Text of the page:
2015-02-18 / Political Page

Vallone’s Veterans Reporting Bill Brought To Hearing


Councilmember Paul Vallone’s Veterans Reporting Bill brought to a hearing of the City Council Committee on Veterans will require the reporting of veterans receiving agency services. Councilmember Paul Vallone’s Veterans Reporting Bill brought to a hearing of the City Council Committee on Veterans will require the reporting of veterans receiving agency services. The February 10 hearing of the City Council Committee on Veterans focused on Councilmember Paul Vallone’s bill that would require the reporting from certain city agencies of the number of veterans receiving their services. New York City is home to nearly 200,000 veterans, with many of those who served in Operation Enduring Freedom in Afghanistan and Operation Iraqi Freedom soon to join this population. Many of these veterans will face challenges as they return home and readjust to civilian life, seeking access to employment, education, and health services, as well as other social support systems. In order to efficiently provide the resources and support system necessary to serve these men and women returning from active duty, the city needs to have the necessary data on the number of veterans receiving these benefits.

Vallone’s bill will require the Mayor’s Office of Operations to report to the Commissioner of the Mayor’s Office of Veterans Affairs (MOVA), the Veteran’s advisory board and the City Council several pieces of data. This data would include: the total number of veterans residing in Mitchell-Lama housing for the prior year; the total number of applications received by Housing Preservation & Development (HPD) for Mitchell-Lama housing from households containing at least one veteran in the prior year; the total number of vending licenses provided by DCA to veterans in the prior year; the total number of veterans who submitted an application to DCA for a vending license in the prior year; the total number of veterans residing in NYCHA housing utilizing a HUD-VASH voucher in the prior year; and the total number of veterans receiving services through HRAoperated job centers in the prior year.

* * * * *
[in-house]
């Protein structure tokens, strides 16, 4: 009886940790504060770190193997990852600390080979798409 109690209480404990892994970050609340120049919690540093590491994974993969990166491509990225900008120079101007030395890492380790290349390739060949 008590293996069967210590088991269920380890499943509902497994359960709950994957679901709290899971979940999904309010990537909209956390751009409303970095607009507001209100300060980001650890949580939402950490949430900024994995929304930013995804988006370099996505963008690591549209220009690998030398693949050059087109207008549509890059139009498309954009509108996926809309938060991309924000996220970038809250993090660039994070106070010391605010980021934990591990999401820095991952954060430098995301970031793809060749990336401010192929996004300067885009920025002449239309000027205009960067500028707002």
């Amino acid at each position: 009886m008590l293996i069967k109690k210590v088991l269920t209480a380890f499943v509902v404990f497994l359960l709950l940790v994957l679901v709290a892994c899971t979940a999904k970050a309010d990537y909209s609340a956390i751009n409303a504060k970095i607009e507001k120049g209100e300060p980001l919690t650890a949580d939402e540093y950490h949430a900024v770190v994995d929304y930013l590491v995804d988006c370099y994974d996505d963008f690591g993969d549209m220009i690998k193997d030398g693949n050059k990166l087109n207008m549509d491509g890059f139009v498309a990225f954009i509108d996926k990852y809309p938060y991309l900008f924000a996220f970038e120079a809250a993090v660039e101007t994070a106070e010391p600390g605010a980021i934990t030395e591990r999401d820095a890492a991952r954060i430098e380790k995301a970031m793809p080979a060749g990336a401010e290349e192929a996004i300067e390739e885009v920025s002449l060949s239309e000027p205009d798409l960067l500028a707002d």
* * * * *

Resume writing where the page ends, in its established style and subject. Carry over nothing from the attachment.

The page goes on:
“We recognize the need to improve tools for identifying veterans and tracking needs, services, and outcomes,” stated Loree Sutton, Commissioner of the Mayor’s Office of Veterans’ Affairs. “This data will provide a useful overview that will inform our actions as well as provide insights for the other organizations whose services, support and advocacy encompass these domains.”

“We need to ensure that every veteran who comes home to NYC is given every opportunity to prosper. However, our city cannot begin tackling this issue without having information on the number of veterans that rely on these critical services,” said Vallone. “This data will go a long way toward allowing the Council and Administration to make effective and fruitful efforts at ensuring that veterans are taking full advantage of the services offered to them, and I look forward to working with my colleagues to ensure this bill passes.”

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